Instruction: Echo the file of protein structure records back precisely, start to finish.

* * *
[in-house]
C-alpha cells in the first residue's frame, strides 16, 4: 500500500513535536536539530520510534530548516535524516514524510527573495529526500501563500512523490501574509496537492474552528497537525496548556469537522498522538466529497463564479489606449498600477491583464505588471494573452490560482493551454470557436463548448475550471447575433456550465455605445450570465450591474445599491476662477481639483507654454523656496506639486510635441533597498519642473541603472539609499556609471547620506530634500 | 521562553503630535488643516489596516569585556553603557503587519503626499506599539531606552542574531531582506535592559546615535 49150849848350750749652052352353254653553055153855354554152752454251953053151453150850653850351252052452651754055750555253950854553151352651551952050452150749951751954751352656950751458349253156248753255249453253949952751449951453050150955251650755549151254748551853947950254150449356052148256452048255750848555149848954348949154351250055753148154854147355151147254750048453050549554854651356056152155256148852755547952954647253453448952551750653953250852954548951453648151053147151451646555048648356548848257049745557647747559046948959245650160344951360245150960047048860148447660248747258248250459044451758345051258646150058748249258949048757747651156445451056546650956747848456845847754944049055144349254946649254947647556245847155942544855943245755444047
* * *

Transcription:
[in-house]
C-alpha cells in the first residue's frame, strides 16, 4: 500500500513535536536539530520510534530548516535524516514524510527573495529526500501563500512523490501574509496537492474552528497537525496548556469537522498522538466529497463564479489606449498600477491583464505588471494573452490560482493551454470557436463548448475550471447575433456550465455605445450570465450591474445599491476662477481639483507654454523656496506639486510635441533597498519642473541603472539609499556609471547620506530634500 | 521562553503630535488643516489596516569585556553603557503587519503626499506599539531606552542574531531582506535592559546615535 49150849848350750749652052352353254653553055153855354554152752454251953053151453150850653850351252052452651754055750555253950854553151352651551952050452150749951751954751352656950751458349253156248753255249453253949952751449951453050150955251650755549151254748551853947950254150449356052148256452048255750848555149848954348949154351250055753148154854147355151147254750048453050549554854651356056152155256148852755547952954647253453448952551750653953250852954548951453648151053147151451646555048648356548848257049745557647747559046948959245650160344951360245150960047048860148447660248747258248250459044451758345051258646150058748249258949048757747651156445451056546650956747848456845847754944049055144349254946649254947647556245847155942544855943245755444047